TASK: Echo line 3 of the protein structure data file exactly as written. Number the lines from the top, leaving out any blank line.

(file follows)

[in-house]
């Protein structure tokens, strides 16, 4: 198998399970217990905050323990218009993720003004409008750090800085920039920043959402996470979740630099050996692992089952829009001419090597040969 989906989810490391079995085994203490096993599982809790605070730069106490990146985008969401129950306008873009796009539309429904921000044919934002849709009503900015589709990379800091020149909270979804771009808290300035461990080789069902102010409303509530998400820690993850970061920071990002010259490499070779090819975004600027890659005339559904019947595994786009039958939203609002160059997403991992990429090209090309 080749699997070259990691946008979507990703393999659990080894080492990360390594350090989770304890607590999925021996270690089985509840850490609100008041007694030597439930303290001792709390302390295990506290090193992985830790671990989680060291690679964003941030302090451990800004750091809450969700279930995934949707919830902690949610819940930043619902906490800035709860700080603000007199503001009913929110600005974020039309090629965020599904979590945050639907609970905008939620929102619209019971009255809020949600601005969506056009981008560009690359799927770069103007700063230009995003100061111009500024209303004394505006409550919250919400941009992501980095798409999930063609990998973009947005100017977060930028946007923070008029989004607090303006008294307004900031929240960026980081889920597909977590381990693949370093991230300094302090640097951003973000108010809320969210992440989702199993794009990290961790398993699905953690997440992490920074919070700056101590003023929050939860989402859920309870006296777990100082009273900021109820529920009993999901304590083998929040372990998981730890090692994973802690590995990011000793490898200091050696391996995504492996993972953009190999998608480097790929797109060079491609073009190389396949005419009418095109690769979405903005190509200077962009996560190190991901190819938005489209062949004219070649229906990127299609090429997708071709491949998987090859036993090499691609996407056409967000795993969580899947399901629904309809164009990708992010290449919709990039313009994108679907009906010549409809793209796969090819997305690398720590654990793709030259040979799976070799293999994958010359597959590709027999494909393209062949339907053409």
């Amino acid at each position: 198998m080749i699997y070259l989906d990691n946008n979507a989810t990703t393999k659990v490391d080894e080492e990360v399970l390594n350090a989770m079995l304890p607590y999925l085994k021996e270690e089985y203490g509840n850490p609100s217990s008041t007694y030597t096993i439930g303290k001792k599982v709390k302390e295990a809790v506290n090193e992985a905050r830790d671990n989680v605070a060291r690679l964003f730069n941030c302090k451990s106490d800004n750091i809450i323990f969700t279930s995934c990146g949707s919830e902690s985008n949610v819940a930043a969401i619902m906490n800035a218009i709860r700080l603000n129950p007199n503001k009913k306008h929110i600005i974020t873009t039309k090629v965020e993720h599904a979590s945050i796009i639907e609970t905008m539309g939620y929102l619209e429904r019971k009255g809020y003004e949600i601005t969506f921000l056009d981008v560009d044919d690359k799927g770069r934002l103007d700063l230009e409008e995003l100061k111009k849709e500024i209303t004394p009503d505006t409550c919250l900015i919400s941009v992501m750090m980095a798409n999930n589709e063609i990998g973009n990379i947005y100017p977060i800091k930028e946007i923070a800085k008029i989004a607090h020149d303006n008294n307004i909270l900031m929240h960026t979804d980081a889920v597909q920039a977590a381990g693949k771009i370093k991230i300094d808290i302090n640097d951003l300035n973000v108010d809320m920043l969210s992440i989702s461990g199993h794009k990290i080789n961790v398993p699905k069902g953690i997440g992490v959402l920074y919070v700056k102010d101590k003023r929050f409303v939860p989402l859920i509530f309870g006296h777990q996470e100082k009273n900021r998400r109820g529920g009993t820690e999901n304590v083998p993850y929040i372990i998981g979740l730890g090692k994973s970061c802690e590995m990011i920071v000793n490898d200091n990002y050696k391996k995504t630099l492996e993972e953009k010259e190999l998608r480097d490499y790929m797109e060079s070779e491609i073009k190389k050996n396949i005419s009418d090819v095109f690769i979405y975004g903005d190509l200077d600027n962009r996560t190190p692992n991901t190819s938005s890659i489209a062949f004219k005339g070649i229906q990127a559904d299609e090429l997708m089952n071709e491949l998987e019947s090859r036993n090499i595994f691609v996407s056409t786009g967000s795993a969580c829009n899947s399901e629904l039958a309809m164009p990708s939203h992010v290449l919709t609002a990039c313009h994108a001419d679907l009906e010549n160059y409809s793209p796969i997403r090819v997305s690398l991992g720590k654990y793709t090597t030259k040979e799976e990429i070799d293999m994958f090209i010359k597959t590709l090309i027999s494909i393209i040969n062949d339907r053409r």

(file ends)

């Amino acid at each position: 198998m080749i699997y070259l989906d990691n946008n979507a989810t990703t393999k659990v490391d080894e080492e990360v399970l390594n350090a989770m079995l304890p607590y999925l085994k021996e270690e089985y203490g509840n850490p609100s217990s008041t007694y030597t096993i439930g303290k001792k599982v709390k302390e295990a809790v506290n090193e992985a905050r830790d671990n989680v605070a060291r690679l964003f730069n941030c302090k451990s106490d800004n750091i809450i323990f969700t279930s995934c990146g949707s919830e902690s985008n949610v819940a930043a969401i619902m906490n800035a218009i709860r700080l603000n129950p007199n503001k009913k306008h929110i600005i974020t873009t039309k090629v965020e993720h599904a979590s945050i796009i639907e609970t905008m539309g939620y929102l619209e429904r019971k009255g809020y003004e949600i601005t969506f921000l056009d981008v560009d044919d690359k799927g770069r934002l103007d700063l230009e409008e995003l100061k111009k849709e500024i209303t004394p009503d505006t409550c919250l900015i919400s941009v992501m750090m980095a798409n999930n589709e063609i990998g973009n990379i947005y100017p977060i800091k930028e946007i923070a800085k008029i989004a607090h020149d303006n008294n307004i909270l900031m929240h960026t979804d980081a889920v597909q920039a977590a381990g693949k771009i370093k991230i300094d808290i302090n640097d951003l300035n973000v108010d809320m920043l969210s992440i989702s461990g199993h794009k990290i080789n961790v398993p699905k069902g953690i997440g992490v959402l920074y919070v700056k102010d101590k003023r929050f409303v939860p989402l859920i509530f309870g006296h777990q996470e100082k009273n900021r998400r109820g529920g009993t820690e999901n304590v083998p993850y929040i372990i998981g979740l730890g090692k994973s970061c802690e590995m990011i920071v000793n490898d200091n990002y050696k391996k995504t630099l492996e993972e953009k010259e190999l998608r480097d490499y790929m797109e060079s070779e491609i073009k190389k050996n396949i005419s009418d090819v095109f690769i979405y975004g903005d190509l200077d600027n962009r996560t190190p692992n991901t190819s938005s890659i489209a062949f004219k005339g070649i229906q990127a559904d299609e090429l997708m089952n071709e491949l998987e019947s090859r036993n090499i595994f691609v996407s056409t786009g967000s795993a969580c829009n899947s399901e629904l039958a309809m164009p990708s939203h992010v290449l919709t609002a990039c313009h994108a001419d679907l009906e010549n160059y409809s793209p796969i997403r090819v997305s690398l991992g720590k654990y793709t090597t030259k040979e799976e990429i070799d293999m994958f090209i010359k597959t590709l090309i027999s494909i393209i040969n062949d339907r053409r």